Vanguard Group issued a series of recommendations to defined contribution sponsors on improving participant outcomes beyond increasing enrollment and account balances.
The recommendations, released Friday, are based on Vanguard's latest annual report, "How America Saves," tracking results of participants in record-kept plans during 2020, as well as other Vanguard research. The recommendations are contained in the report, "Insights To Action," a supplement to "How America Saves."
Some sponsors have employed all or some of the suggestions, but the Vanguard's Insights report indicates there is room for improvement for sponsors that haven't chosen — or only partially implemented — these practices.
For example, Vanguard advocates auto-enrollment augmented by automatic annual increases and a 6% default rate, or at least a rate to the company match.
The company noted that its record-kept plans had a 92% participation rate in 2020, if they offered automatic enrollment vs. a 62% rate for plans offering voluntary enrollment in 2015. The employee savings rate was 10.7% for the former vs. 6.8% for the latter.
The Vanguard report said 57% of plans had an initial default rate of 4% or more of salary last year vs. 43% of plans in 2015.
For sponsors concerned about participants opting out of auto-enrollment if the default rate was raised too high, the report said the opt-out rate for a 6% default was the same as for a 3% default. "Increasing the default should not raise concerns that participation could decrease," the report said.
"Getting retirement plan participants to save more remains a priority, but plan sponsors are increasingly paying attention to ensuring participants have the necessary tools to help them spend wisely in retirement," the report said.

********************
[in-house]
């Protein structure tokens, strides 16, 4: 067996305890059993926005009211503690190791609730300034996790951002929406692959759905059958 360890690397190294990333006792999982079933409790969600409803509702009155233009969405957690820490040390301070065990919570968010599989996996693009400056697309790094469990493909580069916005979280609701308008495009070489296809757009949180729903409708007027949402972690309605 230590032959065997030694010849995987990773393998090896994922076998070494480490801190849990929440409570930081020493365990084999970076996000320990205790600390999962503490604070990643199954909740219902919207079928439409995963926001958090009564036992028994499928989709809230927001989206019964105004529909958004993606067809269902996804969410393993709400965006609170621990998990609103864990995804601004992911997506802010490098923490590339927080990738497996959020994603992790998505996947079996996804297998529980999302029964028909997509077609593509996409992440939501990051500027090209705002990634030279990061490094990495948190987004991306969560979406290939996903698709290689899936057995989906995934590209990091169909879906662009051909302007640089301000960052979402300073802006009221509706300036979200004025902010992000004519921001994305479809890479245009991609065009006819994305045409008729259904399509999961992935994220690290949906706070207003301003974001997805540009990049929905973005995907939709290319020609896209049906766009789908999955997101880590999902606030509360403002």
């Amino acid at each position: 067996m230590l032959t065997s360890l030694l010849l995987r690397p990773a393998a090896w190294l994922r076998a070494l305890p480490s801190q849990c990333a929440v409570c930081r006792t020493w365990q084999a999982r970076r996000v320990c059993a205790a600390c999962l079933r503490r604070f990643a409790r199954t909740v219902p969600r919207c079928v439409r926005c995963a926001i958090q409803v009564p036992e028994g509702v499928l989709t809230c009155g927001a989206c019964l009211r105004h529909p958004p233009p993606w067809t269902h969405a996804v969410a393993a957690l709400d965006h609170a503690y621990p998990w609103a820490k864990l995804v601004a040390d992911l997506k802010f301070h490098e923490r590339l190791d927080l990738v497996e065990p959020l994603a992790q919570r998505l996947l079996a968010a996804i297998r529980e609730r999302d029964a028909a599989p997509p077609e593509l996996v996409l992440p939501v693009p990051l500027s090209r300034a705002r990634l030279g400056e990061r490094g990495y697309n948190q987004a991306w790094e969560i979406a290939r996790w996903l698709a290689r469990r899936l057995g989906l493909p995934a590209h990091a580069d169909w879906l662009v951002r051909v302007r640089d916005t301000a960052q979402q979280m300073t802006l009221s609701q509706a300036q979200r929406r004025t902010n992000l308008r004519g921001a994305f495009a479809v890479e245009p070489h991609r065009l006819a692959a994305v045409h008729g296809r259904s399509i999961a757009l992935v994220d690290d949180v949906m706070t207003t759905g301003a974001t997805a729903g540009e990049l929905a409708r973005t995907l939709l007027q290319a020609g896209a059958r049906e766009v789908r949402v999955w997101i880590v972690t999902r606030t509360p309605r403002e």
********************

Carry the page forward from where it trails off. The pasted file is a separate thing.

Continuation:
That's why Vanguard recommends plans allow for installments and flexible withdrawals for retirees, provide modeling and spending tools and offer "an advice option that includes solutions regarding retirement income."
Vanguard encourages participants to keep their money in employers' plans after retirement. "Participants can be well served by staying in their employer's retirement plan through retirement," the report said. "Participants benefit from fiduciary oversight. The rigor plan sponsors take with their participants' best interests in mind provides some assurance that their investment choices match the level of risk investors are willing to take."
In addition, retirees who keep their money in employer's plans benefit from institutional pricing instead of retail pricing in Individual Retirement Accounts.
"The price difference can be significant, sometimes 50 basis points or more," the report said. "The higher fees can reduce participants' principal and income stream in retirement."
Acknowledging that participants may face financial emergencies, Vanguard, nevertheless recommended several strategies to sponsors to avoid significant leakage.
Sponsors should limit participants to one loan outstanding at a time; set minimum limits for hardship withdrawals; and restrict withdrawal frequency to twice a year, the report said, Vanguard also recommended establishing a "cooling-off" period of 30 days to 6 months between loan payoffs and taking a new loan.
Vanguard's latest "How America Saves" report covers 1,700 qualified plans run by 1,400 clients encompassing 4.7 million participants. About 90% of these plans have a 401(k) or 403(b) employee contribution feature; the others are employer-contribution plans, such as profit-sharing or money purchase plans.